Tuesday, April 23, 2024

Police superintendent Christine Elow has been named interim police commissioner. (Photo: Cambridge Police Department via Twitter)

Superintendent Christine Elow has been named acting commissioner of the Cambridge Police Department, effective Saturday. She takes over for Branville G. Bard Jr., who led the department for four years but is leaving for a role with Johns Hopkins University.

“Christine has demonstrated strong leadership and a fervent commitment to the safety and betterment of our community. She cares deeply about this city and procedural justice. I am proud to have her serve,” City Manager Louis A. DePasquale said Thursday.

Elow will lead a 329-person force with a $69 million budget.

As Bard’s departure was made public July 27, he said he would “begin transitioning responsibilities and providing support” to two superintendents who would serve as co-leaders until an acting police commissioner was named.” He expressed complete confidence in superintendent Leonard DiPietro and Elow’s “abilities to lead CPD” together.

But Elow had been rumored as favored for the role, and perhaps not coincidentally has seen an elevated profile recently. In a July 17 press release about recent shooting incidents in The Port neighborhood, Bard is named as among the officials expressing “their most profound concern,” but so are Elow and DiPietro; at a July 20 “Safe Streets, Safe City” meeting about the shooting incidents, Elow was present but Bard was not. (Bard had been undergoing medical treatments.)


According to online biographies and her LinkedIn page, Elow, a Cambridge native and Navy veteran with a college degree, joined the Cambridge Police Department in 1995. During her rise through the ranks, she serving in the Patrol Division and oversaw the Professional Standards Unit, which investigates complaints made against members of the department. She later served as deputy superintendent for day patrols and community services and in 2017, was appointed superintendent of operations, making her the highest-ranking female officer in the history of the department.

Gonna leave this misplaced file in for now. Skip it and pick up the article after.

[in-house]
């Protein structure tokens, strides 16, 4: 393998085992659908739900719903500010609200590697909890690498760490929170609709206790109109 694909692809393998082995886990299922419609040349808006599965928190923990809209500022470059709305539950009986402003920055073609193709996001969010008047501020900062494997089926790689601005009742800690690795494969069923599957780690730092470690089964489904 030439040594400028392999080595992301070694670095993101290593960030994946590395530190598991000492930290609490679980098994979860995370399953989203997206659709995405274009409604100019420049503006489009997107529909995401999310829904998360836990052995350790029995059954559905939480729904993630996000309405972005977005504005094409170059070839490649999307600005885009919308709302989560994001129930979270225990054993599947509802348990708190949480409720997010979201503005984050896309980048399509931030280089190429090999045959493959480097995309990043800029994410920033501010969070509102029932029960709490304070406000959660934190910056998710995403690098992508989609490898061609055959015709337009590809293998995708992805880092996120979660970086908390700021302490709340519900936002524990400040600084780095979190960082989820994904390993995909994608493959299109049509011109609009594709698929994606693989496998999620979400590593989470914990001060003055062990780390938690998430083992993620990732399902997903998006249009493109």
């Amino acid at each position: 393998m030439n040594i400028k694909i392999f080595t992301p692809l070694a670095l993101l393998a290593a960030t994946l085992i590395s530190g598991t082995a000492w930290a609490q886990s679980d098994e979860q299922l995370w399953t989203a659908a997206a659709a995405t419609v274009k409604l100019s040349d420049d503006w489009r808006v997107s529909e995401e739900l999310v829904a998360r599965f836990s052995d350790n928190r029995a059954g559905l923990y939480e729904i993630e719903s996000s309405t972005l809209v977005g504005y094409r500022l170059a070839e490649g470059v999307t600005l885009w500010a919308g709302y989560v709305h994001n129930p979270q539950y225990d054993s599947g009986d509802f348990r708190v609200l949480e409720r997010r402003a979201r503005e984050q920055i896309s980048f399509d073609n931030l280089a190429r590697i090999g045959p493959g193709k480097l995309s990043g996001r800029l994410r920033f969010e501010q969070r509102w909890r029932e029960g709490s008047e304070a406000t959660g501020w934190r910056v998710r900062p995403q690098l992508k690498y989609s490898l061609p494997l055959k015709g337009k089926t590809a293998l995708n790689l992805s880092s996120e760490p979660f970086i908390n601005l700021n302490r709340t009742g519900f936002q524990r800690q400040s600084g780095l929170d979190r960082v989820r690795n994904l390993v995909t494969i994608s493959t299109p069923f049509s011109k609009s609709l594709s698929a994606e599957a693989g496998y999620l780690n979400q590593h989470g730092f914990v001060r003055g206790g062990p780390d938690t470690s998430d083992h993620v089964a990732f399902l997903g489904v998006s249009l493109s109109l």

With the 2019 move to the Support Services Division, Elow oversaw sections of the department that include criminal investigations, administrative services and family and social justice.

Becoming interim commissioner would not only trump her past achievement as highest-ranking female officer, but likely come with a raise from her $162,254 salary.

“It is a once-in-a-lifetime opportunity to lead a police department in the city I grew up in and love dearly. I am truly honored to have the opportunity to serve in this role and plan on doing everything I can to help the department advance its mission and serve as the model for policing in Massachusetts and the country,” Elow said in a Thursday press release.

Praise for leaders

Deputy superintendent Robert Lowe will be appointed acting superintendent of the Support Services Division. Lowe, who also grew up in Cambridge and joined the Cambridge Police Department in 2001, was most recently the commanding officer for the Family and Social Justice Section. Acting Superintendent Lowe joins DiPietro as part of the department’s senior leadership team.

There was no one “more prepared to lead [Cambridge police] than Christine Elow,” Bard said. “Superintendent Elow and Deputy Superintendent Lowe have been valuable members of my command Staff and are highly regarded within the community. They are proven leaders who have earned these appointments and I have complete confidence in their abilities to help lead the department.”

Public response among city officials and residents was also positive. Mayor Sumbul Siddiqui offered her congratulations to Elow and Lowe, saying that their “dedication to building public trust and long-standing roots in the community make them excellent choices to fill these roles during this transition.” City councillor Marc McGovern said of Elow, “I can’t imagine anyone better for the job.”

Resident Sam Gebru praised Elow on Twitter as a fellow “Cambridge kid [who] knows our city intimately. She’s authentic, humble, accessible and unapologetic.”